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Dramatic Structure and Historical Narrative in "Bad, Bad Leroy Brown" and "You Don't Mess Around With Jim"

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Little is known about the circumstances in which the popular folk song “Bad, Bad Leroy Brown” was written several centuries ago. While clearly intended to preserve the memory of an important political event – the defeat of Brown, believed to be a 21st-century ruler who controlled an area then known as the “south side of Shi-ka-go” – there are no other contemporary sources about this event, and most later sources are probably speculation based on the song. Much like Brown himself at the end of the narrative, our understanding of his era is like a “jigsaw puzzle with a couple of pieces gone”. However, as some historians have recently argued, the similar folk song “You Don’t Mess Around With Jim” may be a corrupted or coded reference to the same event. In this article, I will argue that the comparison between the two songs is a fruitful avenue for further research, if ultimately still speculative.

For those unfamiliar with the first song, “Bad, Bad Leroy Brown” centers around the collapse of Brown’s regime, which is sparked by the ruler’s attempt to exercise his power of primae noctis with a married woman known as “Doris”, whose unnamed husband then defeats him in unarmed combat. If this appears to be an anti-climactic end to such a tyrannical rule, keep in mind that most historians no longer take the story literally; rather, “Doris” represents the spirit of the people and culture of Shi-ka-go which Brown is attempting to defile, while her anonymous husband represents the mass of the people that overthrew the ruler.

At first glance, the similar folk song “You Don’t Mess Around With Jim” would appear to describe an entirely different story, albeit one that plays out similarly. The setting is not clearly stated, but it may be located on the “south side of Shi-ka-go”: while recent archaeological studies at a site southwest of Lake Michigan have not uncovered anything known as “the bowery”, the central location of the “forty-second street” would fit with the city’s gridded pattern. The song’s antagonist, “Big” Jim Walker, appears to be a warlord or chieftain much like Leroy Brown, but there is no similarity between their names. The protagonist, Willie “Slim” McCoy, is not only named but has entirely different motives from the hero of the Brown song: he attempts to recoup his gambling losses from Walker, and ends up defeating him in combat and usurping his power, becoming a similarly feared tyrant as stated in the final chorus of the song.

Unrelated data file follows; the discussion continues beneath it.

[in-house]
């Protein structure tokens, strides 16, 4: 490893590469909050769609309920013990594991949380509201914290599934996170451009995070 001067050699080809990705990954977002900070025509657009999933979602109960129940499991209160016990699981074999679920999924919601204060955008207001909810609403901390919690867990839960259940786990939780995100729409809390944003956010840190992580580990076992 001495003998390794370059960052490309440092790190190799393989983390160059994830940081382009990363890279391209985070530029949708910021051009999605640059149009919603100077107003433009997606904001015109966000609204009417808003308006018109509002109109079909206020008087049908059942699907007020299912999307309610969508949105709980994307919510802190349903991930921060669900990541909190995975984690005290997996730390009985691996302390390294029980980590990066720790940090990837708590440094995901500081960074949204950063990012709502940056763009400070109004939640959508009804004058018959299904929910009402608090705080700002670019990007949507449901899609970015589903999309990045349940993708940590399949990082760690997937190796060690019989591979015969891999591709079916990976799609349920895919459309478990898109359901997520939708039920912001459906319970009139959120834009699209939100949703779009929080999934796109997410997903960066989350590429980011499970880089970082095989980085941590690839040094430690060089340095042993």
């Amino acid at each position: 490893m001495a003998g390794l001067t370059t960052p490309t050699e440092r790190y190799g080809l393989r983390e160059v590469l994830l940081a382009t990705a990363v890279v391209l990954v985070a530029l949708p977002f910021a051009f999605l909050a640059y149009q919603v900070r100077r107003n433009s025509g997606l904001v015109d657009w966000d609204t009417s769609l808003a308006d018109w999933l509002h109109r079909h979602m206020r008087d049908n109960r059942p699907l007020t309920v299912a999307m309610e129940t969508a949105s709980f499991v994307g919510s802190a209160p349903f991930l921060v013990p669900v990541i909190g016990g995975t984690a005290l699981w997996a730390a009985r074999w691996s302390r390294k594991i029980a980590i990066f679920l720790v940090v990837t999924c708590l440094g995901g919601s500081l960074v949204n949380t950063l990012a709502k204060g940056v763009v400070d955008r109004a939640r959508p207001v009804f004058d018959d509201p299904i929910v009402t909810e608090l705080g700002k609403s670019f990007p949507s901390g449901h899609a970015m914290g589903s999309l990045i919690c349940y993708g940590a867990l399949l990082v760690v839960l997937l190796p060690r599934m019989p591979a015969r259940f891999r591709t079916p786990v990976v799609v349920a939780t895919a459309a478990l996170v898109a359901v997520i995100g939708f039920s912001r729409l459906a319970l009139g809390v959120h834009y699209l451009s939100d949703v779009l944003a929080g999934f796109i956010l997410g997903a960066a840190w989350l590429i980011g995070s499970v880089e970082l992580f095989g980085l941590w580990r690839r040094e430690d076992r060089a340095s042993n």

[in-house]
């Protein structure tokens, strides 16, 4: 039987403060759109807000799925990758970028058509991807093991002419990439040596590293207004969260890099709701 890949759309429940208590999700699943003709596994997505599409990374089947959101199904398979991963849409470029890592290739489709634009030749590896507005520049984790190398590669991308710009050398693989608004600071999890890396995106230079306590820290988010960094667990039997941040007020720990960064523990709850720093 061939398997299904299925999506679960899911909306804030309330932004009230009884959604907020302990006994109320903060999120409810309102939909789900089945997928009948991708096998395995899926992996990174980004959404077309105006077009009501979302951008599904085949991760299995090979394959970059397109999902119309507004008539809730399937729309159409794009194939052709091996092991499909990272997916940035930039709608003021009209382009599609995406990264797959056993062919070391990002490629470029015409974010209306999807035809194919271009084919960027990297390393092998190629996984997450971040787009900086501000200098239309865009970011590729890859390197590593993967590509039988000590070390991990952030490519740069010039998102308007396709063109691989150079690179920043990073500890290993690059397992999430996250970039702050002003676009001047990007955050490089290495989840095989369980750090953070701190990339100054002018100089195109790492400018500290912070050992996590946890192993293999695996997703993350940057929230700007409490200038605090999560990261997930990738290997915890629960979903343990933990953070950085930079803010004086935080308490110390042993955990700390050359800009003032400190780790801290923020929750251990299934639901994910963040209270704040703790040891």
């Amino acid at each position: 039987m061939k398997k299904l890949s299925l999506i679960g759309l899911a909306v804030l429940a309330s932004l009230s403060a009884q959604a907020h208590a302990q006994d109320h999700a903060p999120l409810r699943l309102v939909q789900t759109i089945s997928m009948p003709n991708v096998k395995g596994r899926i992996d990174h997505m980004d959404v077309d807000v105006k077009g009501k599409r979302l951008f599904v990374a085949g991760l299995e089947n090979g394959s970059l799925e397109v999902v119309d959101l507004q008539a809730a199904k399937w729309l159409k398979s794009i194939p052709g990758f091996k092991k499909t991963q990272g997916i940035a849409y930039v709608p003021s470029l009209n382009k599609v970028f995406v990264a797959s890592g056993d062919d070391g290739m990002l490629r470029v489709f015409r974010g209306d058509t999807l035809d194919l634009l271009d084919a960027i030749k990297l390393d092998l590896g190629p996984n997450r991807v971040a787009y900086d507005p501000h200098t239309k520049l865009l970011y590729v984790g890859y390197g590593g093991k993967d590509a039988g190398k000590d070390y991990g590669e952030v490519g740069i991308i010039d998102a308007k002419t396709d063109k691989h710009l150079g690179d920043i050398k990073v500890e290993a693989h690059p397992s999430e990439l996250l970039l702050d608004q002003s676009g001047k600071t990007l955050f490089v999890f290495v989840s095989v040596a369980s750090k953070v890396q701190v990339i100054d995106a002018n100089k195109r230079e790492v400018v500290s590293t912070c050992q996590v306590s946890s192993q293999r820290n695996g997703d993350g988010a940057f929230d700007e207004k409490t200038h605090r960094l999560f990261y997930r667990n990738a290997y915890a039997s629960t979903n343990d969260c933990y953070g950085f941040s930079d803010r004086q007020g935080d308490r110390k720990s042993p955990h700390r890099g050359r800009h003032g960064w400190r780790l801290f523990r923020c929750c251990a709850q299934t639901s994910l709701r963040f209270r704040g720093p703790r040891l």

As previous papers on the subject have persuasively argued, the changes that could have been made to turn “Brown” into “Jim” took place in no more than a hundred years, and the content of each song has remained remarkably consistent over the course of widespread proliferation in the ensuing centuries. Therefore, if the two songs are indeed intended to refer to the same event – and the striking musicological similarities between them suggest that this is true – then one of them must have had key details deliberately changed to avoid being identified as such.

Which of the two songs, if this theory is true, is the obfuscated one, and how did it get that way? Most historians who accept this interpretation of the songs argue that “Brown” is the original and “Jim” is the coded message, determining this by a variety of different methods. In this article, I will present a novel argument, based on an analysis of their differing dramatic structures, which arrives at the same conclusion. It is evident from the song that the protagonist of “Brown” had noble intentions of defeating Leroy Brown and liberating the “south side of Shi-ka-go” from him. In contrast, in “Jim”, McCoy wanted to take Walker's power away from him only so he could have it for himself.
This difference is made all the more stark by the fact that the protagonist of “Brown”, being a metaphorical representation of “the people”, remains unnamed. As a character, his intentions were apparently so pure-hearted that he didn't even want to take credit for defeating Brown. Politically speaking, “Brown” is not only a statement of opposition to the regime of Leroy Brown, and a celebration of its ultimate defeat, but also a statement of support for the government that replaced it, and it casts that government in a light of populist solidarity.